Calls for iGaming as An Economic Solution Emerge in Struggling MacauPublished October 15, 2020 by Lee R
A senior official in Macau believes that iGaming will provide some added revenue in Macau.
A 15-year regional official believes that iGaming may be the solution to Macau's entire economic malaise.
Macau Legislative Assembly member Jose Maria Pereira Coutinho calls legalization of some forms of iGaming to facilitate economic recovery from the pandemic.
The Benefits of iGaming
Coutinho, who has served on the former Portuguese enclave's legislative assembly since 2005, expressed his belief to Inside Asian Gaming that legalizing online gaming would not just bring in added revenue per se, but empower local businesses to diversify.
Covid Destroyed Revenues
As the only region in China that permits gambling, Macau has emerged as a gambling mecca; but that all changed when Covid hit, and the economy was virtually shut down due to the dearth of non-gaming enterprises in the hub.
The Land-Based Factor
Macau's legendary private operators including SJM Holdings' Casino Grand Lisboa were paying gross gaming revenue of roughly 39%. The GGR tax provided some 90% of the city’s total income through 2019, until five consecutive months of coronavirus-induced losses in 2020 that dropped aggregated earnings a stultifying 90% year-on-year.
Yet virtually all of this highs and recent lows have been categorically accomplished in Macau through land-based gaming activity.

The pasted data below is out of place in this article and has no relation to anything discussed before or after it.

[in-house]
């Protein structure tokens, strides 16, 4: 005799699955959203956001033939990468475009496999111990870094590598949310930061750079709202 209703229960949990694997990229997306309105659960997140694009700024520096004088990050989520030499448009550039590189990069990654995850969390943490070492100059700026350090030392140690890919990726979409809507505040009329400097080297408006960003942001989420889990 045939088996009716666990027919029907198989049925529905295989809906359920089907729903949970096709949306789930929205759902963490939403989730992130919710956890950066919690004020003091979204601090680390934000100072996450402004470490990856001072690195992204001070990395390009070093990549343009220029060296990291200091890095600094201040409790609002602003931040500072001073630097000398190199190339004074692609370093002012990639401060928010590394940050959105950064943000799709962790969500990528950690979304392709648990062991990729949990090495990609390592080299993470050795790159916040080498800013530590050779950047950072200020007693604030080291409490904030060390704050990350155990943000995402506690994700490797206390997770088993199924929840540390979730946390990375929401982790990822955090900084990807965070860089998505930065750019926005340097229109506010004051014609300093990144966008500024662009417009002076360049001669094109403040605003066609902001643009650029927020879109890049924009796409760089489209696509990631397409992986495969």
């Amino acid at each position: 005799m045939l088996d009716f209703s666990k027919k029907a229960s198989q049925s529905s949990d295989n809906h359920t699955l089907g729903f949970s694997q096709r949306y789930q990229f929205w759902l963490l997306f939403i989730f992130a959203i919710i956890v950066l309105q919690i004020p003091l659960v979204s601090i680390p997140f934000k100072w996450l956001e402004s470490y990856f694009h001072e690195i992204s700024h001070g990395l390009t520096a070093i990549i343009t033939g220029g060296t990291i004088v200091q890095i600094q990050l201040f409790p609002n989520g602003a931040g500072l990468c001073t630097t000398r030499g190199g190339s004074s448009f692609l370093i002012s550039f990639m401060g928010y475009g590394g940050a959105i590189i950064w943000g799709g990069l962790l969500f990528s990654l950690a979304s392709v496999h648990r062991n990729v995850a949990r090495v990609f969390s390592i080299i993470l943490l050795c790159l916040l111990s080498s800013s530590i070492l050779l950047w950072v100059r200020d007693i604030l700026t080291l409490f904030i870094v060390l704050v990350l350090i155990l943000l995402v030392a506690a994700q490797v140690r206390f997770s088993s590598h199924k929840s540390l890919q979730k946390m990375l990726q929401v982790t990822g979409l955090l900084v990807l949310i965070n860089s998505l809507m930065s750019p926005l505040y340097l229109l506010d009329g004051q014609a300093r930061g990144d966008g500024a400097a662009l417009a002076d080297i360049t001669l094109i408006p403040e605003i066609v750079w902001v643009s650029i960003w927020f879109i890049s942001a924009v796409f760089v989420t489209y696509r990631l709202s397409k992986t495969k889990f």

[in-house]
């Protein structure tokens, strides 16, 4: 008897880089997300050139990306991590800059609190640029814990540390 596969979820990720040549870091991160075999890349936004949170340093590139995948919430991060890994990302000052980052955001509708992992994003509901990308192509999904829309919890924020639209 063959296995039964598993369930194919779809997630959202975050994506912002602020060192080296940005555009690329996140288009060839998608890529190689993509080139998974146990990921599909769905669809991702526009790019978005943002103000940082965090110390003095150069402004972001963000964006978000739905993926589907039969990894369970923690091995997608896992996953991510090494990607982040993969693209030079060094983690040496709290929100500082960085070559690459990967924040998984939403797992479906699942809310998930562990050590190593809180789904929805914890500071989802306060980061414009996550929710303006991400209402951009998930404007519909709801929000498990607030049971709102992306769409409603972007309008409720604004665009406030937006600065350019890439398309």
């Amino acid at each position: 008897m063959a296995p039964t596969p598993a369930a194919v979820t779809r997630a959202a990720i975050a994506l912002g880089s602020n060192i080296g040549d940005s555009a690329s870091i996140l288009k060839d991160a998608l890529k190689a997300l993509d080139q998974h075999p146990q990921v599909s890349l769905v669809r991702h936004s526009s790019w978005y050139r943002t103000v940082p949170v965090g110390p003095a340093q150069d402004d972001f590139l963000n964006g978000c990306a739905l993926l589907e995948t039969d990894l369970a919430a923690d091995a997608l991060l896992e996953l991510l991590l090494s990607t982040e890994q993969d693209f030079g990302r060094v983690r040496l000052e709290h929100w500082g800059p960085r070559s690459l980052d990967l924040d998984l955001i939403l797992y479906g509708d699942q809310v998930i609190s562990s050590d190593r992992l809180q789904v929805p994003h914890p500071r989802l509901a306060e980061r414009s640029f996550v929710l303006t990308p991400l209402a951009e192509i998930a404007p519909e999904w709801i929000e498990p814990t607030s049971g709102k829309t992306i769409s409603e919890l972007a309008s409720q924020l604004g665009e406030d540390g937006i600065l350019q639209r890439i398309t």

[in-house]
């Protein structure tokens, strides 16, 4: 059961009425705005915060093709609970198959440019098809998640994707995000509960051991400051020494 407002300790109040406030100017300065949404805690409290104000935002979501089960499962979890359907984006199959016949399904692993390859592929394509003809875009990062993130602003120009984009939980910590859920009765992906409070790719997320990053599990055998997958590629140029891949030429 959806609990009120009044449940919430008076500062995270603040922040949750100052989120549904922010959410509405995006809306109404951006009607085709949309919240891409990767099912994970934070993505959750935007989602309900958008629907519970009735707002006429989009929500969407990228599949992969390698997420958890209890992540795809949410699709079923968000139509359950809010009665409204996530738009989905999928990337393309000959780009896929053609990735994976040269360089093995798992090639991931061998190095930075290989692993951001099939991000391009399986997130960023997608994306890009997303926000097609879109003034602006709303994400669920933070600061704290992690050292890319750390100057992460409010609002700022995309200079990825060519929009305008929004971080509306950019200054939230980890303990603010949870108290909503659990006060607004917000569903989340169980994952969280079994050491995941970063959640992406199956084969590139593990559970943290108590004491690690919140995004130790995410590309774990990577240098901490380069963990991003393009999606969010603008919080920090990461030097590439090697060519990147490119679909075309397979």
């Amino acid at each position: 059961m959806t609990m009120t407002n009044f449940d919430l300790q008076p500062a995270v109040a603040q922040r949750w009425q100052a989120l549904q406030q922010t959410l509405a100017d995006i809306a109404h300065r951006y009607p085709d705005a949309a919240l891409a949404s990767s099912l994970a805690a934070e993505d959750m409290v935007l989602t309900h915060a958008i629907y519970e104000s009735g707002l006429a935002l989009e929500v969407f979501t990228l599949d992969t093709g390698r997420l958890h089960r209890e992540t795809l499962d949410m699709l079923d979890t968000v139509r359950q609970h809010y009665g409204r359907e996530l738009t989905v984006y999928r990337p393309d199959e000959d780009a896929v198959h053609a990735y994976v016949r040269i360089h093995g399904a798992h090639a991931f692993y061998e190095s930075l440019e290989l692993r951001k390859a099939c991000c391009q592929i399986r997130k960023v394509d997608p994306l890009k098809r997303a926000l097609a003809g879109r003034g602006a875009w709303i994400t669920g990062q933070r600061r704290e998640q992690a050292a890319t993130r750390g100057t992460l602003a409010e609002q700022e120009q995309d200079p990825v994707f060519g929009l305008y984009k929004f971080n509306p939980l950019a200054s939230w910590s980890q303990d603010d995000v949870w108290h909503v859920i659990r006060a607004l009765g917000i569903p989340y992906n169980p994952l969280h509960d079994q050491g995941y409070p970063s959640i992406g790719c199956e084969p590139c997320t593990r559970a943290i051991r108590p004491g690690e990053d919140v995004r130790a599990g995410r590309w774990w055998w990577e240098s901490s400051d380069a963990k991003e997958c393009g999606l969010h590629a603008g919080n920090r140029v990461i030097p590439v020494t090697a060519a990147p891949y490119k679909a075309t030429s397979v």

Minimal iGaming Permits
With the exception of a severely limited amount of soccer and basketball-themed sports betting games operated by Macau Slot Company Limited, iGaming is prohibited in Macau.
Expansion Plan Suggested
With the coronavirus-induced drop-off in gaming taxes already feeding rumours of an impending inaugural lottery launch along the lines of the Mark Six service being offered to punters in nearby Hong Kong, Coutinho calls for more expansion of offerings through iGaming.
Coutinho called for interactive gaming in Macau, and further called on the Macau government to establish “official standards and regulations on interactive gaming” while developing “interactive gaming software” as measures to “increase revenues from gaming tax and further develop gaming industries in Macau.”
Coutinho's suggestions come four months after Macau's Gaming Inspection and Coordination Bureau regulator declared it's willingness to listen to any suggestions for developing the industry: an effective plan positioning iGaming technology to add revenue to the struggling economy looks likely to pass the Bureau's scrutiny as Macau continues to search for economic answers.